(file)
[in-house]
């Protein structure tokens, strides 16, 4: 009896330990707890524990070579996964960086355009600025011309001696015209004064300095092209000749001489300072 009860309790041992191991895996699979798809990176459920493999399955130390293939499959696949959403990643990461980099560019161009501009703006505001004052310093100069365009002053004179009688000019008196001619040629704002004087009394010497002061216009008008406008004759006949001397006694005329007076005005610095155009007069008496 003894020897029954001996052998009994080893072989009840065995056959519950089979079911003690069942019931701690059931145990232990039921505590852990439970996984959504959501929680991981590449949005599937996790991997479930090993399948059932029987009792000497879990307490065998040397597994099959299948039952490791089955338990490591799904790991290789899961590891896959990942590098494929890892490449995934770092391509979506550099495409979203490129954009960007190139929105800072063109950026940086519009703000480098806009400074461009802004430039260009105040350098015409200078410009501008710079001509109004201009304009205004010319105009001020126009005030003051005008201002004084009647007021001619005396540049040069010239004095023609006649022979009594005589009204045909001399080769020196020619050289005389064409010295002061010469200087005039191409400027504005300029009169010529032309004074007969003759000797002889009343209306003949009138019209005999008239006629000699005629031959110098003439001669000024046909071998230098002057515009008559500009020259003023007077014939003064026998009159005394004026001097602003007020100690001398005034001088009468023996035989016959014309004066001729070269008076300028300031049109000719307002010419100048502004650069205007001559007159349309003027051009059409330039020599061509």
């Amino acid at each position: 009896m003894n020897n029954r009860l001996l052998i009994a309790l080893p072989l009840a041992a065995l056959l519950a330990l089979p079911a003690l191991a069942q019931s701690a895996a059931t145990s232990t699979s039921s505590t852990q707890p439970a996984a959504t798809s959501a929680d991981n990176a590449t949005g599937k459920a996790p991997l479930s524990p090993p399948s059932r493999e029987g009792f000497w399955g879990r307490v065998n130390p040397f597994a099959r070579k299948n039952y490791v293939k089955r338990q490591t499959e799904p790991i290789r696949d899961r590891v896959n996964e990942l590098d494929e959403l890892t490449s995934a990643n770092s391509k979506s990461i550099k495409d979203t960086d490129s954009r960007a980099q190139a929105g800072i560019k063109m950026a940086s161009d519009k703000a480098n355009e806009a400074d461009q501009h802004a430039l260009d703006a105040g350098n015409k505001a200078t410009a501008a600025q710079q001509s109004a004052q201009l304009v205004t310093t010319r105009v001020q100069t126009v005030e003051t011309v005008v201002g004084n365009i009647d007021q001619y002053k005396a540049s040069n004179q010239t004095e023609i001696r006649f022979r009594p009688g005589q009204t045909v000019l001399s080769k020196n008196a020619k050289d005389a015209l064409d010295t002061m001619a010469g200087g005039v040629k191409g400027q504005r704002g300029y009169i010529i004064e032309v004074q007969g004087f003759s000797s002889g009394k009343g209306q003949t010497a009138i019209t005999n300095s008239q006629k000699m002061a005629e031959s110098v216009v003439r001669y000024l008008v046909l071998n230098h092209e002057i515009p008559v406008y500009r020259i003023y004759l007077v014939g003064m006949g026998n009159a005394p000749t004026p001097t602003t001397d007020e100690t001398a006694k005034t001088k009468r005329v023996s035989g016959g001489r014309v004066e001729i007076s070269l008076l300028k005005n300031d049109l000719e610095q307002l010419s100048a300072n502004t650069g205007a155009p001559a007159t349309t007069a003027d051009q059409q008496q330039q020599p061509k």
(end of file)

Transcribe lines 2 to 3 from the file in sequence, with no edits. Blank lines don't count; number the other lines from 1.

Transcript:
């Protein structure tokens, strides 16, 4: 009896330990707890524990070579996964960086355009600025011309001696015209004064300095092209000749001489300072 009860309790041992191991895996699979798809990176459920493999399955130390293939499959696949959403990643990461980099560019161009501009703006505001004052310093100069365009002053004179009688000019008196001619040629704002004087009394010497002061216009008008406008004759006949001397006694005329007076005005610095155009007069008496 003894020897029954001996052998009994080893072989009840065995056959519950089979079911003690069942019931701690059931145990232990039921505590852990439970996984959504959501929680991981590449949005599937996790991997479930090993399948059932029987009792000497879990307490065998040397597994099959299948039952490791089955338990490591799904790991290789899961590891896959990942590098494929890892490449995934770092391509979506550099495409979203490129954009960007190139929105800072063109950026940086519009703000480098806009400074461009802004430039260009105040350098015409200078410009501008710079001509109004201009304009205004010319105009001020126009005030003051005008201002004084009647007021001619005396540049040069010239004095023609006649022979009594005589009204045909001399080769020196020619050289005389064409010295002061010469200087005039191409400027504005300029009169010529032309004074007969003759000797002889009343209306003949009138019209005999008239006629000699005629031959110098003439001669000024046909071998230098002057515009008559500009020259003023007077014939003064026998009159005394004026001097602003007020100690001398005034001088009468023996035989016959014309004066001729070269008076300028300031049109000719307002010419100048502004650069205007001559007159349309003027051009059409330039020599061509």
């Amino acid at each position: 009896m003894n020897n029954r009860l001996l052998i009994a309790l080893p072989l009840a041992a065995l056959l519950a330990l089979p079911a003690l191991a069942q019931s701690a895996a059931t145990s232990t699979s039921s505590t852990q707890p439970a996984a959504t798809s959501a929680d991981n990176a590449t949005g599937k459920a996790p991997l479930s524990p090993p399948s059932r493999e029987g009792f000497w399955g879990r307490v065998n130390p040397f597994a099959r070579k299948n039952y490791v293939k089955r338990q490591t499959e799904p790991i290789r696949d899961r590891v896959n996964e990942l590098d494929e959403l890892t490449s995934a990643n770092s391509k979506s990461i550099k495409d979203t960086d490129s954009r960007a980099q190139a929105g800072i560019k063109m950026a940086s161009d519009k703000a480098n355009e806009a400074d461009q501009h802004a430039l260009d703006a105040g350098n015409k505001a200078t410009a501008a600025q710079q001509s109004a004052q201009l304009v205004t310093t010319r105009v001020q100069t126009v005030e003051t011309v005008v201002g004084n365009i009647d007021q001619y002053k005396a540049s040069n004179q010239t004095e023609i001696r006649f022979r009594p009688g005589q009204t045909v000019l001399s080769k020196n008196a020619k050289d005389a015209l064409d010295t002061m001619a010469g200087g005039v040629k191409g400027q504005r704002g300029y009169i010529i004064e032309v004074q007969g004087f003759s000797s002889g009394k009343g209306q003949t010497a009138i019209t005999n300095s008239q006629k000699m002061a005629e031959s110098v216009v003439r001669y000024l008008v046909l071998n230098h092209e002057i515009p008559v406008y500009r020259i003023y004759l007077v014939g003064m006949g026998n009159a005394p000749t004026p001097t602003t001397d007020e100690t001398a006694k005034t001088k009468r005329v023996s035989g016959g001489r014309v004066e001729i007076s070269l008076l300028k005005n300031d049109l000719e610095q307002l010419s100048a300072n502004t650069g205007a155009p001559a007159t349309t007069a003027d051009q059409q008496q330039q020599p061509k």